Davis is seeking a judgment of more than $100,000, plus costs. (madisonrecord.com)
Boston, MA: An Oxford environmental company has been sued for allegedly failing to follow proper procedures and safety precautions while removing asbestos-containing materials from a home in Sturbridge, Attorney General Martha Coakley announced today.
The lawsuit against Patriots Environmental Corporation, filed Monday in Suffolk Superior Court, also alleges that the company failed to pay permit fees to the Commonwealth for at least 24 separate projects, as well as a $50,000 penalty by the Massachusetts Department of Environmental Protection (MassDEP) for asbestos and hazardous waste violations at other sites.
According to the complaint, in July 2013, Patriots was hired to remove asbestos shingles from the exterior walls of a single-family home in Sturbridge. During the renovation, Patriots allegedly caused the asbestos shingles to break apart, dropping debris onto on the ground and into unsealed plastic bags exposed to the air. Patriots also allegedly failed to wet, cover, or keep in sealed containers the transite asbestos shingles that it removed during the renovation.
Further, the complaint also alleges that Patriots, for at least 25 asbestos removal or construction and demolition projects between November 2012 and December 2013, failed to pay required permit application fees when notifying the Commonwealth of the intended operations. Additionally, Patriots failed to pay a civil administrative penalty of approximately $50,000 assessed by MassDEP against Patriots for its illegal handling of asbestos and hazardous waste at various sites in the Commonwealth in 2008.
The lawsuit seeks civil penalties for Massachusetts Clean Air Act violations, as well as payment of the outstanding fees and penalties.(mass.gov)
Boston, MA: A $9.3 million settlement has been awarded by a Massachusetts jury hearing an asbestos trial in which the plaintiffs alleged a former pipefitter union business manager was exposed to Limpet spray insulation made by Turner & Newall Ltd.
The U.S. District Court for the District of Massachusetts jury reached the verdict on June 20 after a two-week trial. T&N Ltd, was the lone remaining defendant at the time of the verdict. The plaintiff was exposed to the product in the 1960s. (harrismartin.com)
Boise, ID: The Idaho Transportation Department (ITD) has agreed to settle with the U.S. Environmental Protection Agency for alleged violations of asbestos regulations.
In April 2013, ITD hired inmates at the St. Anthony Idaho Work Camp, a division of the Idaho Department of Correction, to remove approximately 460 feet of flooring tiles at an ITD maintenance station in Rigby using mechanical chippers and buffers. Waste from this project had been contaminated with asbestos, which was placed in a trash dumpster—a violation of asbestos disposal protocols. The material was then removed from the site to a landfill unapproved to handle asbestos waste. The EPA was notified of the incident by a worker and supervisor on the job site.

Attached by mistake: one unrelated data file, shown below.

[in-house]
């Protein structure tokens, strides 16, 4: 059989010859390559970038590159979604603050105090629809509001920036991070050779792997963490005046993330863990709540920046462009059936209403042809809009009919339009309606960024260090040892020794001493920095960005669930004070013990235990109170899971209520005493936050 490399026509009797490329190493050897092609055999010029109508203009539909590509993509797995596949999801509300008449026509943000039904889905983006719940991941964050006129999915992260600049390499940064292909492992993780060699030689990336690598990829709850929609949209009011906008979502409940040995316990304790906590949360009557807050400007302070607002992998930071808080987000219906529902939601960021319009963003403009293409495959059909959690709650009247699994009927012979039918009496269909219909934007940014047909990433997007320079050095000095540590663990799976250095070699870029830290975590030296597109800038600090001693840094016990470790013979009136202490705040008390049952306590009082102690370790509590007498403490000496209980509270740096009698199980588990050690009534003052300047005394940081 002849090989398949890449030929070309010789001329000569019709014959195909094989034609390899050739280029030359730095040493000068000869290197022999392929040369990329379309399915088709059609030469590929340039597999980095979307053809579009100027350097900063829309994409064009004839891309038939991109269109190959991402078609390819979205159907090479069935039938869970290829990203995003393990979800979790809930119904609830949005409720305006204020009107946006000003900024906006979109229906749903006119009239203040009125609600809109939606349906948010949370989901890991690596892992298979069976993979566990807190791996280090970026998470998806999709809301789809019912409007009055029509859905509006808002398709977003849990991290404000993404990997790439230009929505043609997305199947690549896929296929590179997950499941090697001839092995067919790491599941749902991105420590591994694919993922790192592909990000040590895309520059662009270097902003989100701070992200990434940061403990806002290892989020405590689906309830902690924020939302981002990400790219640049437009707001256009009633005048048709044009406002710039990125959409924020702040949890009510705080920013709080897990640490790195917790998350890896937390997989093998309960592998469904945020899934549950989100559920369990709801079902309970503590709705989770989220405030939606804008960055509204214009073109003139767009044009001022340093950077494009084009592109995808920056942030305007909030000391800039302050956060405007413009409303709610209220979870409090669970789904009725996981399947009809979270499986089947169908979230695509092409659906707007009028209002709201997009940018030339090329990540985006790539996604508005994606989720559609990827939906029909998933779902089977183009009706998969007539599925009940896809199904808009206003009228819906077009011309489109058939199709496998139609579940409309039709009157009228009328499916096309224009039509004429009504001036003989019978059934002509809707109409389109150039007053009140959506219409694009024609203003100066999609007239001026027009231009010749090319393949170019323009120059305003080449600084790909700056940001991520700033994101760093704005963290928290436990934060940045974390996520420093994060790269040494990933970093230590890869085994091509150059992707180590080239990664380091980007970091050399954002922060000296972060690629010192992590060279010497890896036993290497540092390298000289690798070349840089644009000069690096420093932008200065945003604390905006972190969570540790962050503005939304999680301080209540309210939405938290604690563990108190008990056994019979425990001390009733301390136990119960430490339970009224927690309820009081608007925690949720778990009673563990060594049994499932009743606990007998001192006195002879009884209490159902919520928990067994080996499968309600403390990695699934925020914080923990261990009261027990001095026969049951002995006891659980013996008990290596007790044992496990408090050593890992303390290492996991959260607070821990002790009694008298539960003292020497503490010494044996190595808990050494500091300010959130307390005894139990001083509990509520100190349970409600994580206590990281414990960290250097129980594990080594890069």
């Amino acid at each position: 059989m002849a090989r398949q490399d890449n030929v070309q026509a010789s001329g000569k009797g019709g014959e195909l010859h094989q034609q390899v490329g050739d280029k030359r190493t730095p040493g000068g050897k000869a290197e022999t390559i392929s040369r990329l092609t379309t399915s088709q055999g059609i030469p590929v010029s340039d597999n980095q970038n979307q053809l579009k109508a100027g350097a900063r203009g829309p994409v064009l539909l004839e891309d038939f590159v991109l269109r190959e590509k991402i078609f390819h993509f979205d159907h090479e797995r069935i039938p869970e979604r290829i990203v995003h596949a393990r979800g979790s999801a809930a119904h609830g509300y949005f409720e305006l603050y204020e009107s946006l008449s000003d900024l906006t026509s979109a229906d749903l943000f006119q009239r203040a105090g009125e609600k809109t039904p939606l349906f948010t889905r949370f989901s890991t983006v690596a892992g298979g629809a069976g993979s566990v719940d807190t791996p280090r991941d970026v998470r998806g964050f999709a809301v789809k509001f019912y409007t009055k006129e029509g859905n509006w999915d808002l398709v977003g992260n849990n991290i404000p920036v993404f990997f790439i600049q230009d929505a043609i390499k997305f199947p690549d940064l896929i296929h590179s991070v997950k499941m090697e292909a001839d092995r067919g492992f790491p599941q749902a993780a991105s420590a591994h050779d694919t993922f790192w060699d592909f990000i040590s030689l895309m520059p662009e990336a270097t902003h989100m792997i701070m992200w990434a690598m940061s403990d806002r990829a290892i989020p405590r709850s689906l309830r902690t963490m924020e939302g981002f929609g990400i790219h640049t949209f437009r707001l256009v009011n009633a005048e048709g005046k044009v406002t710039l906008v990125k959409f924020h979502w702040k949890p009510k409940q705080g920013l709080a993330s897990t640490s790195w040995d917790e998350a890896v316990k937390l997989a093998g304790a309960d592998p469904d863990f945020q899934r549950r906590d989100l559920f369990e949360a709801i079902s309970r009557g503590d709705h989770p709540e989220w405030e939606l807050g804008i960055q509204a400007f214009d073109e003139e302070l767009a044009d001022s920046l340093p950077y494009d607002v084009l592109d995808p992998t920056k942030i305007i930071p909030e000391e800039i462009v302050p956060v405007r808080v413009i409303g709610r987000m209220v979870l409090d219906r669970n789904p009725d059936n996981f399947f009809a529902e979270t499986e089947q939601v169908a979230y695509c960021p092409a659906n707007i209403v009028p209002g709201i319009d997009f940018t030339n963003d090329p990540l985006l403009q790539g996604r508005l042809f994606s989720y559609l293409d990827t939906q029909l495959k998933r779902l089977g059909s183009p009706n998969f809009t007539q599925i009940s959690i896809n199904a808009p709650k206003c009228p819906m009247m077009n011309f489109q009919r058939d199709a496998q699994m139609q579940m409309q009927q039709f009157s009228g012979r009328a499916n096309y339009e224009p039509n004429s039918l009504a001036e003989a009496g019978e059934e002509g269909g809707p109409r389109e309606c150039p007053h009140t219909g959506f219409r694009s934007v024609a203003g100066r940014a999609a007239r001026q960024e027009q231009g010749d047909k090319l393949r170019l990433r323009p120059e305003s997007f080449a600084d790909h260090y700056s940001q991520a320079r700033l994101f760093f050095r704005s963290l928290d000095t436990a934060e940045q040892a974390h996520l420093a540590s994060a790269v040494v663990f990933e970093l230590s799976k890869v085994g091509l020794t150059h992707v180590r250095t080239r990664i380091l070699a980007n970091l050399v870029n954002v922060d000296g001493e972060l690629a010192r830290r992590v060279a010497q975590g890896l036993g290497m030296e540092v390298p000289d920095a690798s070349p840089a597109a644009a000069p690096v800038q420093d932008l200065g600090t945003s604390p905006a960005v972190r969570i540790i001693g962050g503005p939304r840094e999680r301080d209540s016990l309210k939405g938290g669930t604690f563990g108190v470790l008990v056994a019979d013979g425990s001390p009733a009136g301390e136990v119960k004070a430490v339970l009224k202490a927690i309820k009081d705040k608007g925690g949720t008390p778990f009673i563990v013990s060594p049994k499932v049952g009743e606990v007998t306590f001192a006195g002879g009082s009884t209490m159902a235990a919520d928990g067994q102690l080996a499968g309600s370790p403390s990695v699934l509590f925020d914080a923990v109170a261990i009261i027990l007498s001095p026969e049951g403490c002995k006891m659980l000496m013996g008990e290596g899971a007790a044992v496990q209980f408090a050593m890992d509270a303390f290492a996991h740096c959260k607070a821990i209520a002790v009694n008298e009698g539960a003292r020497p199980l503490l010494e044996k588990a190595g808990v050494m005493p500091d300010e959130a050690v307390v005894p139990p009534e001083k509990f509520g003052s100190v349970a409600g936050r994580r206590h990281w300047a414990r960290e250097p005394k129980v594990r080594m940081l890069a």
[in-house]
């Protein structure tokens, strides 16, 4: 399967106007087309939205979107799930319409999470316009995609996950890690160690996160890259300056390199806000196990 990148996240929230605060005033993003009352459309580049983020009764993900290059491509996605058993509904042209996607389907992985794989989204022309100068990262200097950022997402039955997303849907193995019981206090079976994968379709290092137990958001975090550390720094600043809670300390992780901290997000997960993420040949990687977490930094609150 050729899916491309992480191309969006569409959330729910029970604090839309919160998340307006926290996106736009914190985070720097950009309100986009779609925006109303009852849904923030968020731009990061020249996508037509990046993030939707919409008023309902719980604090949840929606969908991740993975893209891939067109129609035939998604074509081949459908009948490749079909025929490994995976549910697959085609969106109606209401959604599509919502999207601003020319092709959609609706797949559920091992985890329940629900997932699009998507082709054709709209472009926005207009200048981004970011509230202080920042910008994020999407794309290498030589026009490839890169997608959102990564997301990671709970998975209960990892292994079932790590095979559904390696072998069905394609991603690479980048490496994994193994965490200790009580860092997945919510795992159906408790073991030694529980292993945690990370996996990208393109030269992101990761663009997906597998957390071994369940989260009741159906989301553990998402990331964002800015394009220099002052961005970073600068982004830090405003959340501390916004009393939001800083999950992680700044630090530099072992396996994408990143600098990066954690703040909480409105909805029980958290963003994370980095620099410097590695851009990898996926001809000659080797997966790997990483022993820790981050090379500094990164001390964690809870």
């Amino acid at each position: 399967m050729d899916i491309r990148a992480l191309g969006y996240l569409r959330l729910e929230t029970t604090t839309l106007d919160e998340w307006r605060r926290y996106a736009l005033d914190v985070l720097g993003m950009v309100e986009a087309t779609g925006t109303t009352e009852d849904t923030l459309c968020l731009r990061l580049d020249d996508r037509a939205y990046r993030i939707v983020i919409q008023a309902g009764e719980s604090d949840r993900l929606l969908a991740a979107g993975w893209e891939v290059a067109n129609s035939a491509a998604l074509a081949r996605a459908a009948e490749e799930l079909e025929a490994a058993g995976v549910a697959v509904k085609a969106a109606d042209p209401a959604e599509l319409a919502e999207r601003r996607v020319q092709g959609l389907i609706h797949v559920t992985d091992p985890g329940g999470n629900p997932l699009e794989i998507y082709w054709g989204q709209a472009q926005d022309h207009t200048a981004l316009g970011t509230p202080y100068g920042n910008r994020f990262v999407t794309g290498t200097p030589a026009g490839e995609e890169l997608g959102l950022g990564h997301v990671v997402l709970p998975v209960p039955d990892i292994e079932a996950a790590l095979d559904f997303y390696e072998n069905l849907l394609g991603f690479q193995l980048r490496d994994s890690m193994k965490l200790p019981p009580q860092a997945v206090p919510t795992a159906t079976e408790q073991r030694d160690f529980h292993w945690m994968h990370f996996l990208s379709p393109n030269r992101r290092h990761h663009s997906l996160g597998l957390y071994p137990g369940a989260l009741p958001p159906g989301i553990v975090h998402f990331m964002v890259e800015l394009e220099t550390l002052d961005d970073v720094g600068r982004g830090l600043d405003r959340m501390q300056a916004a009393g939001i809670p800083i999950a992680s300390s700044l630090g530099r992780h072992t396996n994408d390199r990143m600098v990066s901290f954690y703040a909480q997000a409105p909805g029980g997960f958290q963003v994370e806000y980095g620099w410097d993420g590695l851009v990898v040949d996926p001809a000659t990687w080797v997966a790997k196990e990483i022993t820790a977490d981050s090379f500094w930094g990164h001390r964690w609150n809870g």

The workers had not been trained in asbestos handling or disposal, and accepted methods of waste disposal were not used.
The last asbestos test performed on the site took place in July 1989, and a single sample taken during that examination tested negative for the noxious material. However, industry standards indicate that such exams include multiple tests. After learning of the EPA’s allegations seven months after the alleged incident, the ITD hired a consultant to perform an independent test, during which two-thirds of samples taken by the consultant tested positive for asbestos.
In the settlement, released July 9, ITD has agreed to pay a $55,800 penalty. As part of that settlement, ITD neither admits nor denies allegations made by the EPA. (boiseweekly.com)
Denver, CO: Colorado Attorney General John Suthers announced that Tri State Environmental Group and Aftermath Cleanup & Remediation Services, LLC, will pay fines totaling $1 million for failing to properly dispose of asbestos containing waste material (ACWM). The fine will be split evenly between the two asbestos abatement disposal companies. The owner of the companies, James Joseph Duran (D.O.B. 04/01/66), and the companies themselves were sentenced after all three plead guilty to the crime of Causing and Contributing to a Hazardous Substance Incident which is a felony under Colorado law.
An Arapahoe District Court judge sentenced Duran and his companies for criminal behavior that also violated Colorado Department of Public Health and Environment’s regulations regarding illegal storage of ACWM. The Environmental Crimes Unit of the Attorney General’s Office partnered with the Environmental Protection Agency, Criminal Investigation Division and the CDPHE to investigate and prosecute the case.
Beginning in 2009, Duran began abandoning ACWM without following the proper safety procedures which caused a series of hazardous substance incidents. Duran and his companies also knowingly violated emissions regulations of the Colorado Air Quality Control Commission. Finally, Duran, Aftermath and Tri State knowingly concealed violations from law enforcement and CDPHE officials.
James Duran pleaded guilty and was sentenced to 500 hours of community service and six years of probation. He was also ordered to pay $2,538 in restitution. Both Aftermath Cleanup & Remediation Services and Tri State Environmental Group pleaded guilty and were each sentenced to a $500,000 fine.
The Environmental Crimes Unit of the Colorado Attorney General’s Office, EPA’s Criminal Investigation Division and the CDPHE, all members of the Colorado Environmental Task Force, investigated a series of crimes that brought Duran and his companies to justice. (coloradoattorneygeneral.gov/)